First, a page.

Fatal Fracture or Fixable Fissure?

I have read many disturbing opinions by seasoned veterans of past political wars who claim that recent bickering between the two democratic candidates are increasing Trump’s odds of actually winning the election come November. Some have proposed that the Democratic Party is as badly split, fatally fractured, as the GOP. On the surface, that might seem a logical conclusion, but upon reading  Bill Press’ column in Opinionated last Sunday, I began to look beyond the surface and view things from a different perspective.

The republican party, which was broken long before Donald Trump threw his hat in the ring last June, is still broken.  It does not matter how many republican governors, senators, representatives and party leaders now endorse Trump, it is still broken.  Words are a funny thing … once spoken, they never truly go away.  They take up residence in the minds of those who heard them, and while they may be forgiven, they are never truly forgotten.  Nearly every politico who has recently endorsed Trump previously condemned and criticized him.  You can switch trains in mid-track, but the train you were on is still there.  It causes a thinking person to stop and wonder how sincere their endorsement of da trumpeter really is?  My best guess is that GOP leadership, in their scramble to pull the party into some semblance of cohesion, of unification, has issued both promises and threats to its members.  Remember how ill Chris Christie looked when he announced his endorsement of Trump?  He was promised something that he apparently believed was of greater value than his integrity.  So, though the GOP may be chortling over the recent escalation in conflict between Clinton and Sanders, their own closet is chock full of skeletons that, I think, will begin making appearances soon enough.

Now, undeniably the heat has been turned up on the democratic side as well, but there are some major differences.  The points of contention between the two democratic candidates are policy-based, not personal attacks.  Clinton accuses Sanders of promising more to the people than he could ever possibly deliver, while Sanders questions her ties to Wall Street.  Neither have ever referred to the other as “ugly”, or a “pathological liar”, or a “narcissist”, as Trump has referred to various of the original 16 competitors from time to time.  Additionally there is always, despite heated debate, an element of respect between Sanders and Clinton, with him referring to her as Secretary Clinton and she referring to him as Senator Sanders.  Quite a contrast, I think, from Trump referring to Ted Cruz as “lyin’ Ted”, or calling Marco Rubio “little Marco”, a crude reference to either Rubio’s height or their previous discussion about the size of their … hands.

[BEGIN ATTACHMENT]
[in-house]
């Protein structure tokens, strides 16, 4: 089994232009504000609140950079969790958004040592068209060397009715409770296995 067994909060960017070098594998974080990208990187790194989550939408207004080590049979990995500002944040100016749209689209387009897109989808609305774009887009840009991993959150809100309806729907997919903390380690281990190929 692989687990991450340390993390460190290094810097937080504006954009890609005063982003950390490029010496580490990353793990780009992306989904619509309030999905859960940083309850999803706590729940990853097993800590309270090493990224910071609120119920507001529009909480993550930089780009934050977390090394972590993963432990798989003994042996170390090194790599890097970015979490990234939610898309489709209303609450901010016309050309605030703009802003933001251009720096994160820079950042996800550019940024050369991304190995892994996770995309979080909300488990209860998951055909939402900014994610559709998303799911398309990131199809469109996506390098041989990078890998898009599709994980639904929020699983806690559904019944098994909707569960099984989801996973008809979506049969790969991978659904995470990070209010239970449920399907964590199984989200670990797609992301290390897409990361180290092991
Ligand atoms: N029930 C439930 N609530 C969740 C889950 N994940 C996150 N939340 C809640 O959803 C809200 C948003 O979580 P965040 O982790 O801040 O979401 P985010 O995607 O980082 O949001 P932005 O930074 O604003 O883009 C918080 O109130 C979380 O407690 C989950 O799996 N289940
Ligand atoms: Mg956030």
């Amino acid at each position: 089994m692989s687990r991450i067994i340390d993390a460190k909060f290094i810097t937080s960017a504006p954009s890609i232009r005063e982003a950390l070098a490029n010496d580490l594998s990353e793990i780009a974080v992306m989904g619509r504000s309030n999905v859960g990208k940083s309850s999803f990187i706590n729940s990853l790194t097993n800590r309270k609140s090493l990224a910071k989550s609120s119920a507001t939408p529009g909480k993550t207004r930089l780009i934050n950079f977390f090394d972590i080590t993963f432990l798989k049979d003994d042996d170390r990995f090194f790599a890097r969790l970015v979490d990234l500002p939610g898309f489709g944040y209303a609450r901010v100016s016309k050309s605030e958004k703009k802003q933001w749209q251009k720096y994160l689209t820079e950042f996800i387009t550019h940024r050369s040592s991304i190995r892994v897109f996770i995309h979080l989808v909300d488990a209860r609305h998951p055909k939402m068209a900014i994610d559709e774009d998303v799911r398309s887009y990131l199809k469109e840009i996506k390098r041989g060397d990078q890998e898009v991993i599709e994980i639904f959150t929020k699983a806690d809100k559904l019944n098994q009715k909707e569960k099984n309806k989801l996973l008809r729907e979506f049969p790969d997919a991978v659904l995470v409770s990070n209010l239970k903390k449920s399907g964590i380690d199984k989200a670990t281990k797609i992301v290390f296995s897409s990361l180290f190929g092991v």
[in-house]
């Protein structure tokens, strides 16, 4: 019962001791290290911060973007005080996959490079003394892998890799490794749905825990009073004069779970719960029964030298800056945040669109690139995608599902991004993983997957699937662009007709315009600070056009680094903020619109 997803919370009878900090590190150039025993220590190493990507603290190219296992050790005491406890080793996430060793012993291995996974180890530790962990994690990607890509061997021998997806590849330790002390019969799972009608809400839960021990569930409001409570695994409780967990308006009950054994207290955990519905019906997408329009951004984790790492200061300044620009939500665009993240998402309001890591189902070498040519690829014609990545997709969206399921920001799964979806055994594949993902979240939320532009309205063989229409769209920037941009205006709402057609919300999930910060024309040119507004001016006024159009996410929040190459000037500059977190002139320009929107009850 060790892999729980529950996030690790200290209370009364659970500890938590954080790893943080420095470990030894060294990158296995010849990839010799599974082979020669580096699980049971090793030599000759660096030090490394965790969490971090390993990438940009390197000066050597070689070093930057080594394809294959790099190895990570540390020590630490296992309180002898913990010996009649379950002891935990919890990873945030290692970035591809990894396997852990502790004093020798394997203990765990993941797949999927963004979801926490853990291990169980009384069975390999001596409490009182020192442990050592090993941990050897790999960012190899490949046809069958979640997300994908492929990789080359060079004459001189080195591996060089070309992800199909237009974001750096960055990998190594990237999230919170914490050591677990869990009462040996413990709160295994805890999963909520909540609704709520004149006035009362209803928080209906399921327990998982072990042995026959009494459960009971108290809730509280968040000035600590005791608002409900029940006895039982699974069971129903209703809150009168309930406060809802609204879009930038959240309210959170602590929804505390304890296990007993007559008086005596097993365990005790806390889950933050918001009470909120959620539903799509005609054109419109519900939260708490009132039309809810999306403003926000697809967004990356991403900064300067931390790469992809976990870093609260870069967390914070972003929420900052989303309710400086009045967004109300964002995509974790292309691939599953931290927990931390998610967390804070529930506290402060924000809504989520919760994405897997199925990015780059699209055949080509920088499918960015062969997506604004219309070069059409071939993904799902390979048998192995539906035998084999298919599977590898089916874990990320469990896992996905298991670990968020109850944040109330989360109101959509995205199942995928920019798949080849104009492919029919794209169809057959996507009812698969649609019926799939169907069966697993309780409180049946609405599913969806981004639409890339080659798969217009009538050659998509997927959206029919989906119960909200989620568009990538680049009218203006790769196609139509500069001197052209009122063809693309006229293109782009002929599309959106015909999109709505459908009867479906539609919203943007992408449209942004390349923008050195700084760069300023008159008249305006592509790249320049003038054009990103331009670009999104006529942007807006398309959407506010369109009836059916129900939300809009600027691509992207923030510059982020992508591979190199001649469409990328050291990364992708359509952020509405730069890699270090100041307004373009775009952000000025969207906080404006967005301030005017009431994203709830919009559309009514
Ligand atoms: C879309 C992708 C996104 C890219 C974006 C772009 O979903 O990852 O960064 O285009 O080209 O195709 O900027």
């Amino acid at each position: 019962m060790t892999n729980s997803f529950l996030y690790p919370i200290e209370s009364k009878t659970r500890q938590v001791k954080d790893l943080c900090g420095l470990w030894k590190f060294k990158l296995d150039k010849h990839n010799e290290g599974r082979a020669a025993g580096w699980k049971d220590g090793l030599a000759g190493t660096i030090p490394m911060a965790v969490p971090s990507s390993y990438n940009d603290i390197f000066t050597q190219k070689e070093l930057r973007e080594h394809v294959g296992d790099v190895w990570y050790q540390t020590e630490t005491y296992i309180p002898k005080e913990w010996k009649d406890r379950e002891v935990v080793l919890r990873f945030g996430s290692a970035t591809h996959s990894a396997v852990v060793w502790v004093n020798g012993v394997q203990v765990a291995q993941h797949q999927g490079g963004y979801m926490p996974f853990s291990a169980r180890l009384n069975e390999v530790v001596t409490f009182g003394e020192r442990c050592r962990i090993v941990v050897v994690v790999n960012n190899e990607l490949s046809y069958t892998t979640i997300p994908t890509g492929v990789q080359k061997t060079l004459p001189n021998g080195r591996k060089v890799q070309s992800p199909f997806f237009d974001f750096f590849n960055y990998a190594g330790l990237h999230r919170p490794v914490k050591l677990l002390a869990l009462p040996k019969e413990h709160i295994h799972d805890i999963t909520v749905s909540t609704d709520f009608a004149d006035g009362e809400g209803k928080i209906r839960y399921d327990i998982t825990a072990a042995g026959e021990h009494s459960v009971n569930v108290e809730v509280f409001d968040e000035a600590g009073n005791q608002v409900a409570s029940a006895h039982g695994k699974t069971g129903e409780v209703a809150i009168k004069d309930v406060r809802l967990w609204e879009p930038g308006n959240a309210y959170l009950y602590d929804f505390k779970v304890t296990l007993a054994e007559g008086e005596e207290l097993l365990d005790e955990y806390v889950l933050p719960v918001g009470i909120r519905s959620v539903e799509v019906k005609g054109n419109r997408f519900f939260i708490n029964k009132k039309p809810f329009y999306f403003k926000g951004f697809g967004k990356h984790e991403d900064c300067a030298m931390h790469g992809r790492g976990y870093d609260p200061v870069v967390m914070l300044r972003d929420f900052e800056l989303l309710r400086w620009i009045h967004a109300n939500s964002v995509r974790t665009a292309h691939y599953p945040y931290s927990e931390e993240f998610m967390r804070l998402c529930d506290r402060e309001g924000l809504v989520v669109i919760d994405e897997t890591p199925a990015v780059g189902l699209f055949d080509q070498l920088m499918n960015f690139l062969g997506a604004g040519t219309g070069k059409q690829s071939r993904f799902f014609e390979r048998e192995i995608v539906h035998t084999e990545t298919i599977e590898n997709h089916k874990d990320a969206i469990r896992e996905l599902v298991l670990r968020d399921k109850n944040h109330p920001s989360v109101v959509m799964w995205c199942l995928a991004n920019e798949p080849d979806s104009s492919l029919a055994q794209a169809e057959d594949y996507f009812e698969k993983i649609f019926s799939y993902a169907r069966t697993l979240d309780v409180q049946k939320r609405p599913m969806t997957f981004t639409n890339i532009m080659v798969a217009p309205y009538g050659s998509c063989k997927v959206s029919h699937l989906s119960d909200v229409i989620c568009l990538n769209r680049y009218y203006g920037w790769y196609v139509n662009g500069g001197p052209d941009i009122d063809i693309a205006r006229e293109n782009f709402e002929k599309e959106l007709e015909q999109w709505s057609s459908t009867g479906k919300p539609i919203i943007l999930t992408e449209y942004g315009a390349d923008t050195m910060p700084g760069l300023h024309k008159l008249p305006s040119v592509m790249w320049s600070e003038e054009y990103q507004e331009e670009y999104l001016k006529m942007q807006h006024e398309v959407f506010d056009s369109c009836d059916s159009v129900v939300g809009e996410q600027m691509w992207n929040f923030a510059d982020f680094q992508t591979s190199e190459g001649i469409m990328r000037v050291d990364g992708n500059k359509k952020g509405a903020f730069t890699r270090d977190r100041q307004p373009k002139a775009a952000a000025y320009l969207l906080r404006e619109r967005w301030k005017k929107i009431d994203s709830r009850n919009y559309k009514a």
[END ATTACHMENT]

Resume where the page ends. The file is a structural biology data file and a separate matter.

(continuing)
Debate on policy-related issues is a healthy thing, and serves to educate the public.  Most who have watched any of the debates or Sunday morning television interviews have a pretty good idea of the policy platforms of both Sanders and Clinton.  If not, both can easily be found online in numerous places around the internet.  In contrast, followers of Trump are at a loss when it comes to pinpointing what actual policies comprise his platform, or ‘agenda’ as he prefers to call it, mainly because he has so few and those that he does have change from week to week.  He prefers to mobilize his followers with hate speech, ranting and raving, name-calling and bluster.

This week, Clinton declined an invitation to debate Sanders before the June 7th California primary.  The media would suggest this is a snub, but I disagree.  They have had ten debates already.  The previous debates covered every policy issue imaginable, these two candidates have not wavered in their positions throughout the campaign, so I ask, what is there to be gained by wasting time and money with yet another?  The media remind me of a bloodthirsty pack of hyenas, licking their chops and hoping for a feast.  Go over to the other side, guys, I am sure you will find plenty to love over there.  Meanwhile, let Clinton and Sanders focus on their campaigns and defeating the real enemy.